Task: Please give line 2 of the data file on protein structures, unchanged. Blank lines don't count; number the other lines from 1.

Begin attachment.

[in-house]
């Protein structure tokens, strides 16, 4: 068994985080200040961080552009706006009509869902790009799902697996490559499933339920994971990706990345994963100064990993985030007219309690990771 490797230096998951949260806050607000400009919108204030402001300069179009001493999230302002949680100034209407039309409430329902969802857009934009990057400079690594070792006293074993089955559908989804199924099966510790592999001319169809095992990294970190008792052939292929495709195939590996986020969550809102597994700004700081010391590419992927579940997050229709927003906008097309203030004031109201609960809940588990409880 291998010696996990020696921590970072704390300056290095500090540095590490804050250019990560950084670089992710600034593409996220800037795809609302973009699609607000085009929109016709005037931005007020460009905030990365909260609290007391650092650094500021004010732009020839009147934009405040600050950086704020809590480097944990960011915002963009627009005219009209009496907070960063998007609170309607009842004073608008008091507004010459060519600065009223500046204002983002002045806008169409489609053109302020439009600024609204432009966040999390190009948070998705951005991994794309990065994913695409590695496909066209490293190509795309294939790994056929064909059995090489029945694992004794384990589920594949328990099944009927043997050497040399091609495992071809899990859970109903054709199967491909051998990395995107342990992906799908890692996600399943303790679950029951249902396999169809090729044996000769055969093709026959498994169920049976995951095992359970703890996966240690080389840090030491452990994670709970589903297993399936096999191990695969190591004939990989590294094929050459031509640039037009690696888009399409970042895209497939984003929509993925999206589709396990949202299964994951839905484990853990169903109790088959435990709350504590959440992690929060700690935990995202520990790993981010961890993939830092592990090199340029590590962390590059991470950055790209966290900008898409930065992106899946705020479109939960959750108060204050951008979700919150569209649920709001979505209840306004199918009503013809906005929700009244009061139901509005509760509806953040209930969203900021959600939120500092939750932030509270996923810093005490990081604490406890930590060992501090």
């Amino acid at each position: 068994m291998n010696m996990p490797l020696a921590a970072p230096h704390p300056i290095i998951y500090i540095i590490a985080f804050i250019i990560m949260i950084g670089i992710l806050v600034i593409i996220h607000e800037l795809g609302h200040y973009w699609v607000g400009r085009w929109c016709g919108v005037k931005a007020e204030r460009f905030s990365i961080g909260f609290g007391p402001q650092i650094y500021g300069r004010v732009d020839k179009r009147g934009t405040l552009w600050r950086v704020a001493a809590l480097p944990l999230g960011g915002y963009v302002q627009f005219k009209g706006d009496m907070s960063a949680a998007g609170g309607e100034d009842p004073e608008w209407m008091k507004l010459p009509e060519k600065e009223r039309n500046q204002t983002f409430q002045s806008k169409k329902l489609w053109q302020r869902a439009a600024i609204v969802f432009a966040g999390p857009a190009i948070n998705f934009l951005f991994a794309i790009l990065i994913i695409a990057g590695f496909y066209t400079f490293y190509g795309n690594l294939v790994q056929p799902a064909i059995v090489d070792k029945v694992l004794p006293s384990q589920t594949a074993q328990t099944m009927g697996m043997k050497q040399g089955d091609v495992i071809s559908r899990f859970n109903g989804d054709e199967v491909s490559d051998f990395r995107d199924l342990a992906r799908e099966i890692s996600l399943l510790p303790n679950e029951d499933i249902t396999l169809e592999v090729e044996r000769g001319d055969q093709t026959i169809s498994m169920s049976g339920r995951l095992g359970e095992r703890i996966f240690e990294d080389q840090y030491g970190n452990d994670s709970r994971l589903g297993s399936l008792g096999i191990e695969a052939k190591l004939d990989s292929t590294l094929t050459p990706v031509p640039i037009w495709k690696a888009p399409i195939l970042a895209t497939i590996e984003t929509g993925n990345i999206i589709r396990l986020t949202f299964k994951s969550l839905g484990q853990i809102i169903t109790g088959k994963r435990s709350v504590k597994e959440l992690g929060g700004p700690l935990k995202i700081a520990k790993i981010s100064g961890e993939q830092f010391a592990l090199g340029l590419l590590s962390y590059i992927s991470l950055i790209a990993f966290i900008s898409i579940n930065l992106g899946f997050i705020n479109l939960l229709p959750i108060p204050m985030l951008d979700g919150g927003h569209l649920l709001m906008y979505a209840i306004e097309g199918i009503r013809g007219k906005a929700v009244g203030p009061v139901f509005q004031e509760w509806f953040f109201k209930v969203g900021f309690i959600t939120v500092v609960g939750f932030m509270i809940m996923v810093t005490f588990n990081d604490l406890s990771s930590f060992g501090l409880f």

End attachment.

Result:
């Protein structure tokens, strides 16, 4: 068994985080200040961080552009706006009509869902790009799902697996490559499933339920994971990706990345994963100064990993985030007219309690990771 490797230096998951949260806050607000400009919108204030402001300069179009001493999230302002949680100034209407039309409430329902969802857009934009990057400079690594070792006293074993089955559908989804199924099966510790592999001319169809095992990294970190008792052939292929495709195939590996986020969550809102597994700004700081010391590419992927579940997050229709927003906008097309203030004031109201609960809940588990409880 291998010696996990020696921590970072704390300056290095500090540095590490804050250019990560950084670089992710600034593409996220800037795809609302973009699609607000085009929109016709005037931005007020460009905030990365909260609290007391650092650094500021004010732009020839009147934009405040600050950086704020809590480097944990960011915002963009627009005219009209009496907070960063998007609170309607009842004073608008008091507004010459060519600065009223500046204002983002002045806008169409489609053109302020439009600024609204432009966040999390190009948070998705951005991994794309990065994913695409590695496909066209490293190509795309294939790994056929064909059995090489029945694992004794384990589920594949328990099944009927043997050497040399091609495992071809899990859970109903054709199967491909051998990395995107342990992906799908890692996600399943303790679950029951249902396999169809090729044996000769055969093709026959498994169920049976995951095992359970703890996966240690080389840090030491452990994670709970589903297993399936096999191990695969190591004939990989590294094929050459031509640039037009690696888009399409970042895209497939984003929509993925999206589709396990949202299964994951839905484990853990169903109790088959435990709350504590959440992690929060700690935990995202520990790993981010961890993939830092592990090199340029590590962390590059991470950055790209966290900008898409930065992106899946705020479109939960959750108060204050951008979700919150569209649920709001979505209840306004199918009503013809906005929700009244009061139901509005509760509806953040209930969203900021959600939120500092939750932030509270996923810093005490990081604490406890930590060992501090």